Town Topics — Princeton's Weekly Community Newspaper Since 1946.
Vol. LXII, No. 42
 
Wednesday, October 15, 2008
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New Medical Center in Plainsboro Will Feature Purposeful Design

Dilshanie Perera

After enumerating the dismaying list of problems (terrorist threats, anti-Americanism at an all-time high, the economic crisis, just for starters) that await the country’s next President — be it Senator Obama or Senator McCain — when he assumes office in January, foreign policy expert Nancy Soderberg assured an audience at the Woodrow Wilson School of Public and International Affairs last week that “it’s all solvable.”

The new University Medical Center of Princeton at Plainsboro (UMCPP) recently broke ground for its new building, which is slated to open in 2011. The new hospital is 2.5 miles away from its current location in Princeton, and will be located on Route One between Scudders Mill Road and Plainsboro Road.

President and CEO of the Princeton HealthCare System Barry Rabner noted that discussions about the new hospital emerged out of a strategic plan five years ago, for which input was sought from physicians, elected officials, and the public. They discovered that they had to build a hospital, and after much deliberation, decided on relocating to a new site, Mr. Rabner acknowledged.

Having narrowed the field down to 18 different potential locations for the new hospital, Mr. Rabner and others spent a year evaluating the various sites before deciding on the one in Plainsboro. Describing the 150-acre plot of land as “at first a concern for us,” because the hospital was thought to only need 50 acres, Mr. Rabner said “as we studied it, we realized it created a terrific opportunity for a healthcare village.”

“We started thinking about where the synergies lie, and where the demand exists, and from that grew the concept of the healthcare village,” explained Mr. Rabner. The community of medical establishments at that site will include the hospital, a long-term care facility, medical offices, a fitness and wellness center, an education center, a pediatric unit, and other amenities.

The medical center “will be among the most comprehensive in the country, and we have the rare opportunity to build on a green field, so services that ought to be close to each other can be, and we can be more efficient,” envisioned Mr. Rabner.

The purposefully designed space will make overall operation smoother, according to Mr. Rabner, who said that they “established a series of guiding principles — to design a building that would reduce errors and infection, enhance privacy, improve operating efficiency, and improve clinical outcomes - in every decision we made, we had to satisfy one or more of those guiding principles.”

Project Manager Phil Toussaint, who is the associate principal at RMJM Hillier, described some of the amenities of the new hospital building, which features green design and state-of-the-art capabilities. “The building is oriented to take advantage of natural light, since it improves recovery time,” he said, adding that the “large, energy-efficient south wall directs sunlight and blocks heat gain.”

“Wayfinding” through the hospital should be much improved, and “very obvious,” according to Mr. Toussaint, who elaborated upon specific “portals of care” targeted toward patient needs. “It’s going to be a much more personalized service,” he said.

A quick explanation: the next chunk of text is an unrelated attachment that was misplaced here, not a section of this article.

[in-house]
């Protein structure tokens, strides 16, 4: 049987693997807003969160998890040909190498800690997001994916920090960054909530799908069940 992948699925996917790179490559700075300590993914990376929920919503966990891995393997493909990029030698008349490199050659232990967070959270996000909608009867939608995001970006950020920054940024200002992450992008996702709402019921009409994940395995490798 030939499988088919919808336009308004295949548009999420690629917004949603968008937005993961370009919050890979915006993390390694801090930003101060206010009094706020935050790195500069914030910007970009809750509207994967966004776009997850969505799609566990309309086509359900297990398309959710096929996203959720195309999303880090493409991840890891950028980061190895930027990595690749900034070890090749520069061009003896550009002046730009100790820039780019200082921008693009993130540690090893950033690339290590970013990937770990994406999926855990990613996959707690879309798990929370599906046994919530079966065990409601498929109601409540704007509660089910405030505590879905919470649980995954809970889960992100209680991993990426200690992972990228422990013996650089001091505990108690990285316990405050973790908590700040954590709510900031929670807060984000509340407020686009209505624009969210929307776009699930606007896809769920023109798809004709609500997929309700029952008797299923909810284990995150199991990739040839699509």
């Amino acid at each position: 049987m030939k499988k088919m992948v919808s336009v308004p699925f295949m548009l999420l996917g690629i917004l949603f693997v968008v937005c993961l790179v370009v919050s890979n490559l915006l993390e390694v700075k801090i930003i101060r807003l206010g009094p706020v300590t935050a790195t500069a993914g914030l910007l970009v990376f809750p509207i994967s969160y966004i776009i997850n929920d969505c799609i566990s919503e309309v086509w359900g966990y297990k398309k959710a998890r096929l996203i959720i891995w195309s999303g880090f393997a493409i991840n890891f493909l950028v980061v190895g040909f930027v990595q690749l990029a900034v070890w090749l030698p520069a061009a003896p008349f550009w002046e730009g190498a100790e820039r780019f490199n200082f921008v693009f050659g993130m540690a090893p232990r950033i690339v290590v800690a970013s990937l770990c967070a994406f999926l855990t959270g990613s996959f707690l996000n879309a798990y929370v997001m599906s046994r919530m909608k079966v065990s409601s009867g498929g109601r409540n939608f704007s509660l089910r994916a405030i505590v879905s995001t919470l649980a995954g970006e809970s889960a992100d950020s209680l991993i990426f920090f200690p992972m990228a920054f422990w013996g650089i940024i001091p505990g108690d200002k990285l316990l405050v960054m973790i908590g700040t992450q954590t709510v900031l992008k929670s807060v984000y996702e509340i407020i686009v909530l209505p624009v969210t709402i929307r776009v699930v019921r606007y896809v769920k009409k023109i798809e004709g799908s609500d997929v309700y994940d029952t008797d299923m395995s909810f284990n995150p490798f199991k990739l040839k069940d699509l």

“The natural setting is extraordinary,” said Mr. Toussaint. The hospital will be located along the Millstone River, and will feature natural landscaping and indigenous plant species.

As for the inside of the space, patient safety and privacy are highlighted, with 238 private rooms, and 100 percent energy-efficient fresh air circulation in “critical clinical areas” to reduce infection, reported Mr. Toussaint.

Patient rooms will be “same-handed,” meaning that they all will face the same direction in order to reduce staff errors, and allow beds to be placed along the same wall as the bathroom, so patients never need to let go of a handrail to access the toilet, thereby reducing patient falls, said Mr. Toussaint.

Mr. Rabner also elaborated upon the technological amenities of the new space. Operating theaters will be designed to accommodate robotics, and the systems in the rooms will be voice-controlled so that surgeons can verbally request data, and change temperature and lighting.

“When an employee enters a patient’s room, their ID badge is a transducer, so their picture and a brief bio will be projected onto a screen by way of introduction,” Mr. Rabner said, adding that “the lights over the sink by the door will flash to remind them to wash their hands,” which will also reduce human error and prevent the transmission of infections.

“The medical records will all be electronic, and the images will be digital so that results can be quickly communicated to the physician who ordered it,” Mr. Rabner remarked, “Or, the data can be called up on a screen in a patient’s room, and if there’s an expert somewhere else in the country, we can send it over for them to look at it.”

Regarding demand for services, Mr. Rabner said that the new location is closer to 70 percent of the people that the current hospital serves, and that the new hospital will focus on “those services that we could do as well as or better than anyone else” in the region. For example, “the orthopedic program and the maternity program are in the top five percent of those in the US, but we don’t do transplants, burns, or trauma since others do, and do it well,” he said, noting that the goal is to always connect patients with the care they need in a safe and efficient manner.

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